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Miami president and provost discuss budgetary and enrollment issues at faculty assembly

<p>During the faculty assembly, Miami Provost Liz Mullenix shared that the top 30 majors make up a larger percentage of students than the other 100 majors.</p>

During the faculty assembly, Miami Provost Liz Mullenix shared that the top 30 majors make up a larger percentage of students than the other 100 majors.

Big changes could be coming to Miami University’s academic landscape based on current budgetary problems and enrollment challenges.

On Thursday, Sept. 7, Miami held a faculty assembly discussing multiple issues the university faces, including budgetary problems, a decrease in enrollment and unbalanced  numbers of students in  majors across campus.

During the assembly, Provost Liz Mullenix said that out of the approximately 18,000 students at the university, 70% are in the same 30 majors out of the 141 offered majors and co-majors. The top five majors alone include more than 5,000 students.

“If so many of our students are in 30 majors but we have 130, how do we adapt to that shift in student demand?” Mullenix said.


At the meeting, Miami President Greg Crawford said the smaller pool of students interested in college is a large contributor to Miami’s budget problems. Americans’ interest in going to college is down 17% from 2018 to 2020, while global interest increased 3.8% from 2021 to 2022.

“Less international students are coming to the United States, and so we’ve lost some market share there,” Crawford said. “There's been more interest in Canada, Australia, New Zealand and the U.K.”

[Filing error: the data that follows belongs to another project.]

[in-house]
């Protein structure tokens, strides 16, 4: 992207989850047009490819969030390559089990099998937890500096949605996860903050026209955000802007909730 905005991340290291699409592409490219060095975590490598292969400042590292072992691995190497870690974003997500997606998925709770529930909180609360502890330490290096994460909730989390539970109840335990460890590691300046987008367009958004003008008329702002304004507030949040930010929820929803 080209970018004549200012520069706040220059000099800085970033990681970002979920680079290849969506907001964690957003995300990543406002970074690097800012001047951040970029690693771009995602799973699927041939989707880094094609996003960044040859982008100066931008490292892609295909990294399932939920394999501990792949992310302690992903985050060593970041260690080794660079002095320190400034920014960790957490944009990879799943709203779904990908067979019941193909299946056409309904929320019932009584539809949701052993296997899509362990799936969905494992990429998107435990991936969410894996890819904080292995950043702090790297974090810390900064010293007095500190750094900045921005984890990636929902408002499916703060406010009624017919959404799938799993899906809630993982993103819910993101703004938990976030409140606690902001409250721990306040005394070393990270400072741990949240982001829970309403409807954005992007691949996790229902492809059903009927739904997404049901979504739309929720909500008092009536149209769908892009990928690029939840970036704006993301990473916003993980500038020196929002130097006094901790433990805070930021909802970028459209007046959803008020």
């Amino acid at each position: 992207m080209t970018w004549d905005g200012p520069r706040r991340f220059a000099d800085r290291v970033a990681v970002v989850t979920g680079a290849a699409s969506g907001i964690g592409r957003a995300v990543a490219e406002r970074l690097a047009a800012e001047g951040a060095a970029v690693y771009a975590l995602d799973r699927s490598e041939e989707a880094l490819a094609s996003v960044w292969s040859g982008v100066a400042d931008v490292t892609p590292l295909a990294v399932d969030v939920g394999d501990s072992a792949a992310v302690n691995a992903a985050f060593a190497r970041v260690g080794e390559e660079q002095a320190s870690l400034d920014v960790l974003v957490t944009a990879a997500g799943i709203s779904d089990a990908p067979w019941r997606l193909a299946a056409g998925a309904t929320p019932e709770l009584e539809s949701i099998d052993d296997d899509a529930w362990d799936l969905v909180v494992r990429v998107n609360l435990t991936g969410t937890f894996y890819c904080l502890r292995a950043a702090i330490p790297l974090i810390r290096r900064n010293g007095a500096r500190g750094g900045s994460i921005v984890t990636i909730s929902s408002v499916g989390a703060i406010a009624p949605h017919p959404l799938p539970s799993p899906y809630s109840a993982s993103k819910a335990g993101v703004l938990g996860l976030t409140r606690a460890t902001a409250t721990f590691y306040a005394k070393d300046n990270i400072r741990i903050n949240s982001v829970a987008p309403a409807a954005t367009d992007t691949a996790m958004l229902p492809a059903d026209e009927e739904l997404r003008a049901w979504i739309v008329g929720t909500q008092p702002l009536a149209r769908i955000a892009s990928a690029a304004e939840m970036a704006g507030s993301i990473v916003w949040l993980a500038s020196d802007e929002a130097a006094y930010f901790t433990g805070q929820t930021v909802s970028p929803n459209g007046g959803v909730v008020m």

In his presentation, Crawford also said college applications in Ohio are down 12% from 2012 to 2022, and national applications are down 1.9% from 2020 to 2021.

Photo by Kasey Turman | The Miami Student

Interest in college is declining nationwide, impacting Miami's enrollment and budget.

Mullenix said Miami’s discount rate and its dependence on tuition combine to create a lower return from each student than Miami would like. The discount rate has increased because public colleges are a highly competitive marketplace.

“Our support from the state of Ohio has not kept up with inflation,” Mullenix said.

Miami’s net tuition is down because of COVID-19, Mullenix said, which led to a decrease in international student enrollment. This, coupled with Ohio’s cap on tuition for public universities, has resulted in a need for a budget cut.

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Mullenix said over the years, the university’s non-academic areas have been reduced twice as much as academic affairs have, and athletic funding comes entirely from student fees. From 2010-2021, academic affairs had a total of $43 million in cuts versus non-academic affairs’ $76.4 million.

Following the presentation, Mullenix said that Miami will continue with its steering committee for the future of the humanities, titled “Humanities Futures,” and report on the findings in the near future.